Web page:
By Fatos Bytyci JOSEVIK, Kosovo (Reuters) – Kosovar police units in armoured vehicles moved in to secure and search a village in north Kosovo on Monday, a day after four people were killed in a shootout between police and ethnic Serb gunmen in the restive region. The gunmen stormed the village of Banjska on Sunday, […]
Kosovo police enter northern village after shootout with gunmen killed four
By Fatos Bytyci
JOSEVIK, Kosovo (Reuters) – Kosovar police units in armoured vehicles moved in to secure and search a village in north Kosovo on Monday, a day after four people were killed in a shootout between police and ethnic Serb gunmen in the restive region.
The gunmen stormed the village of Banjska on Sunday, battling police and barricading themselves into a Serbian Orthodox monastery. Police retook the monastery late on Sunday, after three attackers and one police officer were killed.
Armed police searched houses in the village on Monday, looking for any gunmen who had not fled, a police source told Reuters. The village remained sealed off to journalists on Monday morning.
On Monday the United States condemned attacks on police and urged the governments of Kosovo, a former Serbian province with a 90% ethnic Albanian majority, and Serbia to defuse tensions.
Kremlin spokesman Dmitry Peskov said Russia was monitoring the “tense and potentially dangerous” situation in Kosovo.
Although ethnic Albanians comprise the great majority of Kosovo’s 1.8 million people, some 50,000 Serbs in its north reject Kosovo’s 2008 declaration of independence and regard Belgrade as their capital, more than two decades after a Kosovo Albanian guerrilla uprising against Serbian rule.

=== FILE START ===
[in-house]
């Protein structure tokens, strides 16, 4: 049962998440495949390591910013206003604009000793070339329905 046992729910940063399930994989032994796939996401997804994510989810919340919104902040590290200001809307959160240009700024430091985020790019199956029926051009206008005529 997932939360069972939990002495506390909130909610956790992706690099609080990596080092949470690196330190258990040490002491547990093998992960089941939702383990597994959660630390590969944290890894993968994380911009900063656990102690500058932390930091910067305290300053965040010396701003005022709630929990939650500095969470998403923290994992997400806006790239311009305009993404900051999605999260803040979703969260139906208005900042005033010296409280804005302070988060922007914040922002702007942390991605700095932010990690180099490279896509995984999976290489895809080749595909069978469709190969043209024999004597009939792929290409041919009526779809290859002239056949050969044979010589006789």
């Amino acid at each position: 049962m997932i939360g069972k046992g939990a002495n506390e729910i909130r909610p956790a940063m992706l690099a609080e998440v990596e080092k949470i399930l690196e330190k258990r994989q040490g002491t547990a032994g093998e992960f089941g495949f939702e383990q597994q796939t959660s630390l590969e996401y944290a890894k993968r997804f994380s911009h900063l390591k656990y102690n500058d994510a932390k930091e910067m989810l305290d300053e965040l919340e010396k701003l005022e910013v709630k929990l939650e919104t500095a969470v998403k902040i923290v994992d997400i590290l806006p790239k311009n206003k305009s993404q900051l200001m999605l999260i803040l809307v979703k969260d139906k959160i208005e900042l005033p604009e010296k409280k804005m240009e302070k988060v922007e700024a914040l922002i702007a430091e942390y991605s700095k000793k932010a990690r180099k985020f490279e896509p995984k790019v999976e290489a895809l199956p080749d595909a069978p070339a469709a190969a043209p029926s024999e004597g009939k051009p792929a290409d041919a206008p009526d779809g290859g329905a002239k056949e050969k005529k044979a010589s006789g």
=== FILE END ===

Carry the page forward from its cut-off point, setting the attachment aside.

“From yesterday, nothing can be the same anymore,” Kosovo Prime Minister Albin Kurti said at a ceremony honouring the Kosovo police officer who was killed in the incident.
“Afrim Bunjaku was killed during an attack on Kosovo policemen and on our state itself by a group of heavily armed and heavily equipped, professionally trained and planned, politically supported, materially financed and logistically supported by Serbia,” Kurti said.
Serbian President Aleksandar Vucic has denied Kurti’s allegations that Belgrade orchestrated the attack. He accuses Kurti of inciting violence by blocking the creation of an association of Serb municipalities to give more autonomy to Serbs – approved by an earlier Kosovo government in 2013 – and by launching frequent police raids in the north.
“We call on the governments of Kosovo and Serbia to refrain from any actions or rhetoric which could further inflame tensions,” U.S. Secretary of State Anthony Blinken said in a statement.
Vucic on Monday had talks with Russian Ambassador Alexander Botsan-Kharchenko. Russia, Serbia’s traditional ally, also does not recognise Kosovo’s statehood and vetoed its bid to become a member of the United Nations.
“I have informed Botsan-Kharchenko that a brutal ethnic cleansing with the help of the international community is being conducted by Albin Kurti,” Vucic wrote on his Instagram page.
Tensions have been running high since clashes in northern Kosovo in May when more than 90 NATO peacekeeping soldiers and some 50 Serb protesters were injured in northern Kosovo.
Serbs have long demanded the implementation of a European Union-brokered deal a decade ago to create the association of autonomous municipalities. Kurti has said such a move would effectively partition Kosovo along ethnic lines.
(Reporting by Fatos Bytyvi; additional reporting Aleksandar Vasovic in Belgrade; writing by Ivana Sekularac; editing by Edmund Blair and Mark Heinrich)